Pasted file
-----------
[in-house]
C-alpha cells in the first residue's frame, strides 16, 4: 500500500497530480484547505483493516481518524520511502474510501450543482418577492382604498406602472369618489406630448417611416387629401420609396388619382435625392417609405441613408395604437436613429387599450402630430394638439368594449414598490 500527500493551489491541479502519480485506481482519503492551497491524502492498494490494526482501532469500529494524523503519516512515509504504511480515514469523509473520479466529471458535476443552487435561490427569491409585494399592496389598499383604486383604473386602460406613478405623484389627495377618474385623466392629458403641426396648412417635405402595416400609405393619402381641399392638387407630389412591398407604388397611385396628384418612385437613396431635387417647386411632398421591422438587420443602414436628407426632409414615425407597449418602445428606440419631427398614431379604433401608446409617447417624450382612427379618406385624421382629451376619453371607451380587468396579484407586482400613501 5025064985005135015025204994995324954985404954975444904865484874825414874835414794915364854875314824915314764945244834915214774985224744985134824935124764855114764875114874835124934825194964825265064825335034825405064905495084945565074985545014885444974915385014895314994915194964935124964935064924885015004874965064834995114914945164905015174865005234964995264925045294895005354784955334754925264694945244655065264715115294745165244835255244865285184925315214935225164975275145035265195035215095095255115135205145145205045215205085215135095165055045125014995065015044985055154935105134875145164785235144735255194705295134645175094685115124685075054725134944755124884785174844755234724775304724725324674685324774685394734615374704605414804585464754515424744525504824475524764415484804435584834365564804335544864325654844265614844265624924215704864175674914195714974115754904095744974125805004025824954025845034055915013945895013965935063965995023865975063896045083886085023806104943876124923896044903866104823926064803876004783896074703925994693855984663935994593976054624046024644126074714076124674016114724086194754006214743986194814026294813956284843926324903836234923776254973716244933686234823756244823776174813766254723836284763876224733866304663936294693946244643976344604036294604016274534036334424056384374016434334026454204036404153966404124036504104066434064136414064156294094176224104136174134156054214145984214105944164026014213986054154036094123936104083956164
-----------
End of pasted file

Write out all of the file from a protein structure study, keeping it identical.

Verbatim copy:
[in-house]
C-alpha cells in the first residue's frame, strides 16, 4: 500500500497530480484547505483493516481518524520511502474510501450543482418577492382604498406602472369618489406630448417611416387629401420609396388619382435625392417609405441613408395604437436613429387599450402630430394638439368594449414598490 500527500493551489491541479502519480485506481482519503492551497491524502492498494490494526482501532469500529494524523503519516512515509504504511480515514469523509473520479466529471458535476443552487435561490427569491409585494399592496389598499383604486383604473386602460406613478405623484389627495377618474385623466392629458403641426396648412417635405402595416400609405393619402381641399392638387407630389412591398407604388397611385396628384418612385437613396431635387417647386411632398421591422438587420443602414436628407426632409414615425407597449418602445428606440419631427398614431379604433401608446409617447417624450382612427379618406385624421382629451376619453371607451380587468396579484407586482400613501 5025064985005135015025204994995324954985404954975444904865484874825414874835414794915364854875314824915314764945244834915214774985224744985134824935124764855114764875114874835124934825194964825265064825335034825405064905495084945565074985545014885444974915385014895314994915194964935124964935064924885015004874965064834995114914945164905015174865005234964995264925045294895005354784955334754925264694945244655065264715115294745165244835255244865285184925315214935225164975275145035265195035215095095255115135205145145205045215205085215135095165055045125014995065015044985055154935105134875145164785235144735255194705295134645175094685115124685075054725134944755124884785174844755234724775304724725324674685324774685394734615374704605414804585464754515424744525504824475524764415484804435584834365564804335544864325654844265614844265624924215704864175674914195714974115754904095744974125805004025824954025845034055915013945895013965935063965995023865975063896045083886085023806104943876124923896044903866104823926064803876004783896074703925994693855984663935994593976054624046024644126074714076124674016114724086194754006214743986194814026294813956284843926324903836234923776254973716244933686234823756244823776174813766254723836284763876224733866304663936294693946244643976344604036294604016274534036334424056384374016434334026454204036404153966404124036504104066434064136414064156294094176224104136174134156054214145984214105944164026014213986054154036094123936104083956164